Authored by: Suzy Khimm for NBC News
Topics: Funding, Health, Housing, Legislation & Policy, Safety
Shared by Mica O'Brien on Mar 14, 2019
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News Article Mar 11, 2019
The Trump administration released its budget proposal today for fiscal year 2020, and like its previous budget requests for 2017, 2018, and 2019, the administration is proposing steep cuts to both the Department of Housing and Urban Development (HUD) and the Department of Transportation (DoT).

Authored by: Jeff Andrews for Curbed
Topics: Funding, Homelessness, Housing, Legislation & Policy, Transportation
Shared by Mica O'Brien on Mar 14, 2019
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News Article Mar 12, 2019
Kaiser is investing $200 million in low-interest loans for affordable housing nationwide. This may be part of a growing national trend of health maintenance organizations investing in housing to improve community health. In Phoenix, United Healthcare lent money to a community development corporation, Chicanos Por La Causa, to purchase apartment complexes for Medicaid recipients. In Chicago, the University of Illinois Hospital helps to find permanent housing for homeless people who regularly present at its emergency department.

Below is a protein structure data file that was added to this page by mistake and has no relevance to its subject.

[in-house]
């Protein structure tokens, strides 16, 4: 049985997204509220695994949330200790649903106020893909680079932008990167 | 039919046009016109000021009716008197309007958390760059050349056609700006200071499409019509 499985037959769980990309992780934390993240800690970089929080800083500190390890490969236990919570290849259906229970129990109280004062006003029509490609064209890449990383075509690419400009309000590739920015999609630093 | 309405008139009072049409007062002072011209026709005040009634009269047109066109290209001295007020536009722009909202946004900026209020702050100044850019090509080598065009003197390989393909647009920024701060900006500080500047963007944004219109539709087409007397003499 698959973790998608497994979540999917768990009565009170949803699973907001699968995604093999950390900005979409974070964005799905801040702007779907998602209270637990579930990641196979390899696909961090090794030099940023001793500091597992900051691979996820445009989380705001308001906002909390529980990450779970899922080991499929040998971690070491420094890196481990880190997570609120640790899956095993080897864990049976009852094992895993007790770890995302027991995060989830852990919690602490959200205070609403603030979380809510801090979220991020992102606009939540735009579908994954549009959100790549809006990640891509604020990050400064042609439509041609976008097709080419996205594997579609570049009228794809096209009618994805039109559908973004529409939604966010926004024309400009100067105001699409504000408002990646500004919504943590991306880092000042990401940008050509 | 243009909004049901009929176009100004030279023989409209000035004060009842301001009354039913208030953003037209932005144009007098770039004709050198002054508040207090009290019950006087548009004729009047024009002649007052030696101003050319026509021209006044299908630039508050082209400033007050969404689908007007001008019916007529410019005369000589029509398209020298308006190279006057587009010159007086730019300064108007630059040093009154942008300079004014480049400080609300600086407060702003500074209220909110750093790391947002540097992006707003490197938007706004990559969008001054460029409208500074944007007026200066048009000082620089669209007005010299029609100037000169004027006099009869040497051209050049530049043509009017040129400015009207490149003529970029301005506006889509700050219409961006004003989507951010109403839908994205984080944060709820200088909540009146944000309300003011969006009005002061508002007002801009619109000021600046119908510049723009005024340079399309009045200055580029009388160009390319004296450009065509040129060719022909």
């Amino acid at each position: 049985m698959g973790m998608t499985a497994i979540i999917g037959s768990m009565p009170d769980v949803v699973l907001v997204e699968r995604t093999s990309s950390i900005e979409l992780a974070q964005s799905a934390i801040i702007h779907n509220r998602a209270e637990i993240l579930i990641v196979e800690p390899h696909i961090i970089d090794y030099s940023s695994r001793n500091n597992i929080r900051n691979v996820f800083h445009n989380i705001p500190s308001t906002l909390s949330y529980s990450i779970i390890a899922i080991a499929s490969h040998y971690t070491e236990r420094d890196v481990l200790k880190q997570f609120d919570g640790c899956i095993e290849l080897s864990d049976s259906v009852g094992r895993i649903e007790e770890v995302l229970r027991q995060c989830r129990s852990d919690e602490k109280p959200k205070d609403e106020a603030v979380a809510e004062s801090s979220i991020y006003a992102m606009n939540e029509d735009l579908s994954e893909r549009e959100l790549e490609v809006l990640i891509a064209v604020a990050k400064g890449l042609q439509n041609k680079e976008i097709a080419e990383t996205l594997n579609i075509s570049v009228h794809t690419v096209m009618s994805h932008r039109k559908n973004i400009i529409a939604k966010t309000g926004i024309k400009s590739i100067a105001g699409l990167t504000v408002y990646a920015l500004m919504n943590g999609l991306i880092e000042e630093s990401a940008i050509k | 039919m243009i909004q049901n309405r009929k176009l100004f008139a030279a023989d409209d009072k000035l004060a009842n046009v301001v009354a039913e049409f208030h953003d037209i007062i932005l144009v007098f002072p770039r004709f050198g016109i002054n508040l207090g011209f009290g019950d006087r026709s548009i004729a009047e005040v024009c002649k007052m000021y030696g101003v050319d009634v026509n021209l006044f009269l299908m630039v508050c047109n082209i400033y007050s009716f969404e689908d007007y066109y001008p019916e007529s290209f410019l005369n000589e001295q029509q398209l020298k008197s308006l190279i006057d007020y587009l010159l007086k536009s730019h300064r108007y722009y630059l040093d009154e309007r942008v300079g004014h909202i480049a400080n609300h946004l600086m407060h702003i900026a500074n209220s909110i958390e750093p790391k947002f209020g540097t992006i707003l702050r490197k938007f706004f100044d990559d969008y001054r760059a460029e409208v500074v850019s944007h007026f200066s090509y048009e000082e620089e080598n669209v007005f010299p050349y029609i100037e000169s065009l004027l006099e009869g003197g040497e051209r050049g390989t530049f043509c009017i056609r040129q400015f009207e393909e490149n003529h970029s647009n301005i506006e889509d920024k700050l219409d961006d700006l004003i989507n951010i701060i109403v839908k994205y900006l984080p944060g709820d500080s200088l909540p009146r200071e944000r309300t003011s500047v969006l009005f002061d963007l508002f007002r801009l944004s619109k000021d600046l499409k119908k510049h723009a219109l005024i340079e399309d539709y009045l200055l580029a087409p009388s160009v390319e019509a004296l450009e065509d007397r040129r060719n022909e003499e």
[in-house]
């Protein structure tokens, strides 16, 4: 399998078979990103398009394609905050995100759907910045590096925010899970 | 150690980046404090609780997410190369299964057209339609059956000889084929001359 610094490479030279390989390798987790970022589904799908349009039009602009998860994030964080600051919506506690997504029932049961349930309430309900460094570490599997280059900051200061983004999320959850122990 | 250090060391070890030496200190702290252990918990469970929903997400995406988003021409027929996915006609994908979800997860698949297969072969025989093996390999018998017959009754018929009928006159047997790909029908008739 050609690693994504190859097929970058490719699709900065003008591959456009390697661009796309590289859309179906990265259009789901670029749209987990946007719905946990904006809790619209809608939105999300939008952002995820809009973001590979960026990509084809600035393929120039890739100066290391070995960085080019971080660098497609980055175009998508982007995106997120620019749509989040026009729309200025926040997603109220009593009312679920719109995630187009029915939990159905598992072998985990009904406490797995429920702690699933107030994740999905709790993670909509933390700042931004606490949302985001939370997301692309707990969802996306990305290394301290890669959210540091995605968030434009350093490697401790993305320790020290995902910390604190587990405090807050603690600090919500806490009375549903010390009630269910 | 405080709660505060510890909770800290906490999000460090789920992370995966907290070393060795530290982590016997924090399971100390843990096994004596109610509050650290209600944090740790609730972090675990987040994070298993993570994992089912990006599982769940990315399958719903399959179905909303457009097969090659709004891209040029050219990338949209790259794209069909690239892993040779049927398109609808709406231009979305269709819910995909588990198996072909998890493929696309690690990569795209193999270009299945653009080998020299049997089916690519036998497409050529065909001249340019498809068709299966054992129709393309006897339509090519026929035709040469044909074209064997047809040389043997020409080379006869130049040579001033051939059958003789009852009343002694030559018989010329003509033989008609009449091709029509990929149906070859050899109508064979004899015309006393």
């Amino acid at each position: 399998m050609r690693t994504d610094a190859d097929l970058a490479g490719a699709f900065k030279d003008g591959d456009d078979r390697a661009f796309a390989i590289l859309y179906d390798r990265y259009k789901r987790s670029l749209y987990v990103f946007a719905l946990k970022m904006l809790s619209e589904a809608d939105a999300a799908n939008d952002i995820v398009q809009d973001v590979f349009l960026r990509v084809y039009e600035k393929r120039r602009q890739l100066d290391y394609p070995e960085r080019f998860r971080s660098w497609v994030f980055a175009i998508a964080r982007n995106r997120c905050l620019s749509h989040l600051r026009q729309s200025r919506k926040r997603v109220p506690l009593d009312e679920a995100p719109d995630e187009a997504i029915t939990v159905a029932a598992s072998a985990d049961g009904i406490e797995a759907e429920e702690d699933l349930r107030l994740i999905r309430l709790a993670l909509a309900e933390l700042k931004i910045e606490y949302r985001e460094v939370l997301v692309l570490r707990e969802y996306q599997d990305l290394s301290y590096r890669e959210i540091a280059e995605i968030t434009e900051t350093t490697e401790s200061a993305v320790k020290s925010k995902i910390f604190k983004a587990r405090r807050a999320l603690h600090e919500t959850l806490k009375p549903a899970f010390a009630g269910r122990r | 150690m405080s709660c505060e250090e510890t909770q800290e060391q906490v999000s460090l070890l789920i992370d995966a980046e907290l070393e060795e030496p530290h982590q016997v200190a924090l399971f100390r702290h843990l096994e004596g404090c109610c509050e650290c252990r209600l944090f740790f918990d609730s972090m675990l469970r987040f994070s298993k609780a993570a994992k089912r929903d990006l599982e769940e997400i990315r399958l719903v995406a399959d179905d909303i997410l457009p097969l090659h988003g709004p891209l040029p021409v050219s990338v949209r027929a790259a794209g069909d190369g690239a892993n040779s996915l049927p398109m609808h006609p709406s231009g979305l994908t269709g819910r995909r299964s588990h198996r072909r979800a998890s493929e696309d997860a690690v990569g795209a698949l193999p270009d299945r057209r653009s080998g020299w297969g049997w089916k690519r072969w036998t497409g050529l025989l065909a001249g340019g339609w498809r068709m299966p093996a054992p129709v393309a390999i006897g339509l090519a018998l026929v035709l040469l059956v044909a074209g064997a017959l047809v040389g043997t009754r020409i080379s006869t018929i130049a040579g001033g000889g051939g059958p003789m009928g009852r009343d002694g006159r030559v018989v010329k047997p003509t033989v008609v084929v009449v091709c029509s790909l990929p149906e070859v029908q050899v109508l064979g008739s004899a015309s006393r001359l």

Authored by: Raquel Maria Dillon for Market Place
Topics: Affordable Care Act, Community development, Health, Homelessness, Housing, Low-income, Partnerships, West Coast
Shared by Mica O'Brien on Mar 14, 2019
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Research Feb 5, 2019